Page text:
The Article was deleted from the draft Regulation proper, which was published shortly afterwards in January 2012. The reports suggest this was due to intense pressure from the US. Commission Vice-President Viviane Reding favoured keeping the the clause, but other Commissioners seemingly did not grasp the significance of the article.
org  privacy  us  surveillance  fisaaa  viviane-reding  prism  nsa  ec  eu  data-protection 
june 2013 by jm
Schneier on Security: Blowback from the NSA Surveillance
Unintended consequences on US-focused governance of the internet and cloud computing:
Writing about the new Internet nationalism, I talked about the ITU meeting in Dubai last fall, and the attempt of some countries to wrest control of the Internet from the US. That movement just got a huge PR boost. Now, when countries like Russia and Iran say the US is simply too untrustworthy to manage the Internet, no one will be able to argue. We can't fight for Internet freedom around the world, then turn around and destroy it back home. Even if we don't see the contradiction, the rest of the world does.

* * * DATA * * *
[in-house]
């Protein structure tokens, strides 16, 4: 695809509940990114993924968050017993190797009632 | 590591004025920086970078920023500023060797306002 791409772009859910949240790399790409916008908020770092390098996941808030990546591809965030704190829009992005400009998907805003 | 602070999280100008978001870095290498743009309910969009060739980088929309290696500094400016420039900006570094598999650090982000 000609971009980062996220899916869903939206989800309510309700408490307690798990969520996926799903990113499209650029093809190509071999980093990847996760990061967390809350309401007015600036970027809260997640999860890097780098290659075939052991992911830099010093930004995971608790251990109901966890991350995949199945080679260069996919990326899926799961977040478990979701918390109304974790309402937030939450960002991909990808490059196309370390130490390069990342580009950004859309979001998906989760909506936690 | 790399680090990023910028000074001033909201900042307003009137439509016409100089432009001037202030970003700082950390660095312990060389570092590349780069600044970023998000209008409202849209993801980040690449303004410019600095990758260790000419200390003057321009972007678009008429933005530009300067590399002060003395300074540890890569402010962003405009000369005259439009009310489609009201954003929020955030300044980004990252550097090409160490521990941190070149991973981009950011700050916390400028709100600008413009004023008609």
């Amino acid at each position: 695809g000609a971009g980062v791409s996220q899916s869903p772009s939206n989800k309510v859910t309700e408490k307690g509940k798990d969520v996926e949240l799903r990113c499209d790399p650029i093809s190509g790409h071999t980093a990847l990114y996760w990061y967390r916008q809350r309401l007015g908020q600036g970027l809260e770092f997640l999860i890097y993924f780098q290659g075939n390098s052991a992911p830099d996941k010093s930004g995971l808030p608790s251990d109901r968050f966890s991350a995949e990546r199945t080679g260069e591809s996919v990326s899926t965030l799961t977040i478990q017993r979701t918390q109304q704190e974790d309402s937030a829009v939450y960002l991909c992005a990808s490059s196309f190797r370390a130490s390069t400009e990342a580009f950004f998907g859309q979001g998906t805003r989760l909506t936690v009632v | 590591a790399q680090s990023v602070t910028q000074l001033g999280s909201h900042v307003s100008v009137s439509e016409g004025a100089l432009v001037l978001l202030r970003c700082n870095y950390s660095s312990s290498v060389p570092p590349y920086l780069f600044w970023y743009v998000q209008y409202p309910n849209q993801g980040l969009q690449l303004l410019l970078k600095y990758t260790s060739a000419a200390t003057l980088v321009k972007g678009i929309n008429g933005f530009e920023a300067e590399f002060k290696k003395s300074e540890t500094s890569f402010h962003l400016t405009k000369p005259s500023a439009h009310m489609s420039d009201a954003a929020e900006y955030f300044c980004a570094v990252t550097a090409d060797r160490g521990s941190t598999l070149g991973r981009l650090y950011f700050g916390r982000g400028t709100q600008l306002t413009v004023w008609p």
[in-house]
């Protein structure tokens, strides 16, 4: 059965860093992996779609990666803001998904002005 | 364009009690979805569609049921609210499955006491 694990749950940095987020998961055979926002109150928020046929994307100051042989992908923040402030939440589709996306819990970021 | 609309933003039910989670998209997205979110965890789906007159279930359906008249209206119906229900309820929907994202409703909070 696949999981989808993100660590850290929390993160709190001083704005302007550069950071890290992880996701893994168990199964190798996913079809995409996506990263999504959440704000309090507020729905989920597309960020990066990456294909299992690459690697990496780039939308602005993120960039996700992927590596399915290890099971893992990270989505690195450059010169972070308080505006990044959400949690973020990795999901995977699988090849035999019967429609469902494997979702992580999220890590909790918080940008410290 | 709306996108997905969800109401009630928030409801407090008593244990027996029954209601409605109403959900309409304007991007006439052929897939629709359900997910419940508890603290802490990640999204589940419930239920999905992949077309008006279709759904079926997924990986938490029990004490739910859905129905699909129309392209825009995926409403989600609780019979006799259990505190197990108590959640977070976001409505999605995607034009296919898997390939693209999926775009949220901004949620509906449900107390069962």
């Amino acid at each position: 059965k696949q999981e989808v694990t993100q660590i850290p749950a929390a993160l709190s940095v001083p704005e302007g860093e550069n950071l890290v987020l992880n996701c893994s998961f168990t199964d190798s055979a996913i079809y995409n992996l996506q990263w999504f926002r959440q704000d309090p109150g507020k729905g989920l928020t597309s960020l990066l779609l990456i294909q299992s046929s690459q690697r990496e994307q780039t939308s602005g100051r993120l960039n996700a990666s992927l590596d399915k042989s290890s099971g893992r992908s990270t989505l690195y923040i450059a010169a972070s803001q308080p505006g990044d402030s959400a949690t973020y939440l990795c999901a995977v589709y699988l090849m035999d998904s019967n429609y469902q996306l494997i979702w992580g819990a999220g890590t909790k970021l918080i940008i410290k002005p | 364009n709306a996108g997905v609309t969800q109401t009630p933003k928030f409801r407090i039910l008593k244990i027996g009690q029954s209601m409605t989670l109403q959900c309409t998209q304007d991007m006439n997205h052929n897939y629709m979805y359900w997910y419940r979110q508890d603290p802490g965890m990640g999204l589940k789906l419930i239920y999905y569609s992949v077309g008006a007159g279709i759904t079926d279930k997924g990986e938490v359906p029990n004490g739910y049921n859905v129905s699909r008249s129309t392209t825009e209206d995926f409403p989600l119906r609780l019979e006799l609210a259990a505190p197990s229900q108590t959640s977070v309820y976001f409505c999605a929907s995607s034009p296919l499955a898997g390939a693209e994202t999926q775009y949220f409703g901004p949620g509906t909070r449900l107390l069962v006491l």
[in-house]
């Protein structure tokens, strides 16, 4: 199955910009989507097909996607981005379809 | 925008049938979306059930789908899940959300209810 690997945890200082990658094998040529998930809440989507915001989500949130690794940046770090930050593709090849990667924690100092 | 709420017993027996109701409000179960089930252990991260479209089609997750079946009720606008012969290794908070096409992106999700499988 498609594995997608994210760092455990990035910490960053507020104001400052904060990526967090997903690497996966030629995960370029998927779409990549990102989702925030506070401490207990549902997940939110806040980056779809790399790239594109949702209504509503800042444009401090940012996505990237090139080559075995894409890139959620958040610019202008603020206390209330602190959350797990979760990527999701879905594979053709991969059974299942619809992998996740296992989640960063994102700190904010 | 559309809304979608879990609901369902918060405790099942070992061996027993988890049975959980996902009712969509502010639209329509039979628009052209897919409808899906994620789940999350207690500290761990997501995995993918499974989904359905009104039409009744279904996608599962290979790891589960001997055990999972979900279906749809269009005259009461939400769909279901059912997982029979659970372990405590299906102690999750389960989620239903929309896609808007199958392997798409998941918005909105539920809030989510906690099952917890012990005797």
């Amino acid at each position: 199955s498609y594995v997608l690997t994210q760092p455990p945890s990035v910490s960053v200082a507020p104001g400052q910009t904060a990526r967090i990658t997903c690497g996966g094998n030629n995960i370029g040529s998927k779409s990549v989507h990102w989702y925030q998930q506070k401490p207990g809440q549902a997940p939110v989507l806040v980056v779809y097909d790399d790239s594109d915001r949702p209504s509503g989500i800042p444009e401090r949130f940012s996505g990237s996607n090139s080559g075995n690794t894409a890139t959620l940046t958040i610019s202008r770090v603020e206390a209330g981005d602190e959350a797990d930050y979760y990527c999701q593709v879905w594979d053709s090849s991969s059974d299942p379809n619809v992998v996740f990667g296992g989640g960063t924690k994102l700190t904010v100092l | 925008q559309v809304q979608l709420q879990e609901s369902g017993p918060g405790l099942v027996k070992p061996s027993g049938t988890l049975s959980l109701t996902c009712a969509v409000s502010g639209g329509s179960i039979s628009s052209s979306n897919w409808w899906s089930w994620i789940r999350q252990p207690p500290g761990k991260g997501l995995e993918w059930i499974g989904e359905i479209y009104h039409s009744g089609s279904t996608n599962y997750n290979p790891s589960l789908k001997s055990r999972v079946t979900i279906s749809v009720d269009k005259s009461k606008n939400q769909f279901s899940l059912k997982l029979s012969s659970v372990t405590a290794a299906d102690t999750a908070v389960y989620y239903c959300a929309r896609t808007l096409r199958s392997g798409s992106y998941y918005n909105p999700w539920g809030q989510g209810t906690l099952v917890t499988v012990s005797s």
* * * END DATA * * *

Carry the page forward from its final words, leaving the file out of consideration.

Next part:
internet  freedom  cloud-computing  amazon  google  hosting  usa  us-politics  prism  nsa  surveillance 
june 2013 by jm
Persuading David Simon (Pinboard Blog)
Maciej Ceglowski with a strongly-argued rebuttal of David Simon's post about the NSA's PRISM. This point in particular is key:
The point is, you don't need human investigators to find leads, you can have the algorithms do it [based on the call graph or network of who-calls-who]. They will find people of interest, assemble the watch lists, and flag whomever you like for further tracking. And since the number of actual terrorists is very, very, very small, the output of these algorithms will consist overwhelmingly of false positives.
false-positives  maciej  privacy  security  nsa  prism  david-simon  accuracy  big-data  filtering  anti-spam 
june 2013 by jm
CloudFlare, PRISM, and Securing SSL Ciphers
Matthew Prince of CloudFlare has an interesting theory on the NSA's capabilities: